Google takes a hit but will it be consumers that ultimately lose out?

Company fined €4.3bn penalty but true cost of fine could be to smartphone users

The Googleplex in Menlo Park, California.  The EU  has given Google 90 days to end “illegal” practices surrounding its Android operating system or face further fines. File photograph: Josh Edelson/AFP/Getty Images

The Googleplex in Menlo Park, California. The EU has given Google 90 days to end “illegal” practices surrounding its Android operating system or face further fines. File photograph: Josh Edelson/AFP/Getty Images

 

That Google has been fined a record €4.3 billion fine isn’t totally unexpected. Everyone and their dog knew it was coming, it was just a question of when it would land. While the search giant may huff and puff over the size of the penalty and the reasons for it, it is unlikely the decision will be reversed. Moreover, unless Google acts quickly to cut out the anti-competitive behaviour it has been found guilty of, the size of the penalty could increase.

The company’s parent Alphabet recorded revenues of $110 billion last year. This means it generates about the same amount of money as the initial fine every 16 days. While it might be the biggest penalty ever dished out by the European Commission, it is still just spare change to Google.

For the European Commission, the levying of the fine will be seen as a significant victory, and one that mirrors its decision to stop Microsoft from bundling its Internet Explorer browser with Microsoft back in 2001. But is the ruling one that really benefits consumers?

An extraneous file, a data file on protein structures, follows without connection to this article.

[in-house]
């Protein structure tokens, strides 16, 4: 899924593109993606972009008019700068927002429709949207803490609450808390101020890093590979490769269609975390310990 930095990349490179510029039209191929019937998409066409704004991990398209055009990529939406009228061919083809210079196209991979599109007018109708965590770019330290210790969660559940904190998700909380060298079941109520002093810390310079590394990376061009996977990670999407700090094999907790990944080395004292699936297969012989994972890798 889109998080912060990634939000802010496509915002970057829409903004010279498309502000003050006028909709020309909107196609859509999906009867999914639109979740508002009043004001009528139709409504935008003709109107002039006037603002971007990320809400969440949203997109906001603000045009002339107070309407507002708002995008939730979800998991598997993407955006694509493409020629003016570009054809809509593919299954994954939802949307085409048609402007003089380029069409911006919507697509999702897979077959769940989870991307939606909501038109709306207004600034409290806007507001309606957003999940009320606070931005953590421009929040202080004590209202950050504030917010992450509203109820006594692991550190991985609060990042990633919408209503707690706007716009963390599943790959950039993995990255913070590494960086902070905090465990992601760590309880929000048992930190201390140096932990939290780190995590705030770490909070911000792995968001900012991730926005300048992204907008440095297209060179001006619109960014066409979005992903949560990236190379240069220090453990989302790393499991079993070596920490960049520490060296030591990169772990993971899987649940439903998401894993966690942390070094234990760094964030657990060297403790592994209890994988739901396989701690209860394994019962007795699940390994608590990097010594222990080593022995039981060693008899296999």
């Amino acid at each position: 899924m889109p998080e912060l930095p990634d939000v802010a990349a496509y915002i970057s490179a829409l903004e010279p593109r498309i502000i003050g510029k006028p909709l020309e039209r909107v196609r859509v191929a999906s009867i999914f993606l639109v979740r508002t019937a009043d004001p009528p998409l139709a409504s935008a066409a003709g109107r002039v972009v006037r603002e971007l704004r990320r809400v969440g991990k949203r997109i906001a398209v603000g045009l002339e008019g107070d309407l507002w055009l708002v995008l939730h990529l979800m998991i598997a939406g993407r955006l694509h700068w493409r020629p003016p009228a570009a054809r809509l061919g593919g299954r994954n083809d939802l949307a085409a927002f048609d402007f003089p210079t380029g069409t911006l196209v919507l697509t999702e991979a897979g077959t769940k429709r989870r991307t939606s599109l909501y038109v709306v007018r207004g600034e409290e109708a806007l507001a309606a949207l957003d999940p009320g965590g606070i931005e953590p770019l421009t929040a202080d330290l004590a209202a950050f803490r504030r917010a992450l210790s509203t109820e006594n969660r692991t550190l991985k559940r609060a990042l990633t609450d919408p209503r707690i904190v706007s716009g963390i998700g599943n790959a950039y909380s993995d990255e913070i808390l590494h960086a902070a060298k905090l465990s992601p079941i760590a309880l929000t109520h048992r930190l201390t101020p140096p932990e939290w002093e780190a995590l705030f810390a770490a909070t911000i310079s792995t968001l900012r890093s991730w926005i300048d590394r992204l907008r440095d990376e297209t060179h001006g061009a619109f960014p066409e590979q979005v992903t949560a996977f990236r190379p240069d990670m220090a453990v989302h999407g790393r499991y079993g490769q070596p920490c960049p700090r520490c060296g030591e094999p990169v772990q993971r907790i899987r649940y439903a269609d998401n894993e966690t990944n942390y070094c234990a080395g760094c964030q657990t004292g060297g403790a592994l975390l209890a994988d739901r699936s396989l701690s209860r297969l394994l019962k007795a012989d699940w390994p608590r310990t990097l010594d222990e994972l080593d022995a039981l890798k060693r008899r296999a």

Unintended consequences

Ibec-affiliated Technology Ireland certainly doesn’t think so. It was quick out of the traps on Wednesday to say the Android competition case could have a number of unintended consequences, including “less European innovation, less competition and higher prices”.

It wasn’t the only one to see flaws in the commission’s actions. Geoff Blaber, an analyst with CCS Insights described the whole investigation as an instance of the commission “trying to shut the Google stable door”.

“The size and scale of the Android ecosystem, coupled with the business model interdependencies of Google, manufacturers, operators and app developers, mean the case is decidedly more complex than that of Microsoft’s Internet Explorer bundling. There’s a substantial risk that despite the commission’s best intentions, its action results in unintended consequences that ultimately penalise the consumer,” he wrote in a blog post.

Europe’s stance

According to Blaber, a key difficulty is that Europe’s stance is one that should have been taken many years ago.

“The commission is shutting the stable door after the horse has bolted. A related problem is that there is no clear alternative to Android. Apple’s iOS is an alternative from a consumer perspective, but Google has definitively beaten any licensable alternatives,” he said.

“Had the commission’s determination been made even five years ago, it would have opened a door of opportunity for others such as Microsoft,” Blaber added.

He went on to say that while Google’s strength was an understandable concern, “overly arbitrary measures could ultimately hurt the consumer and only strengthen the position of a primary competitor in Apple”.

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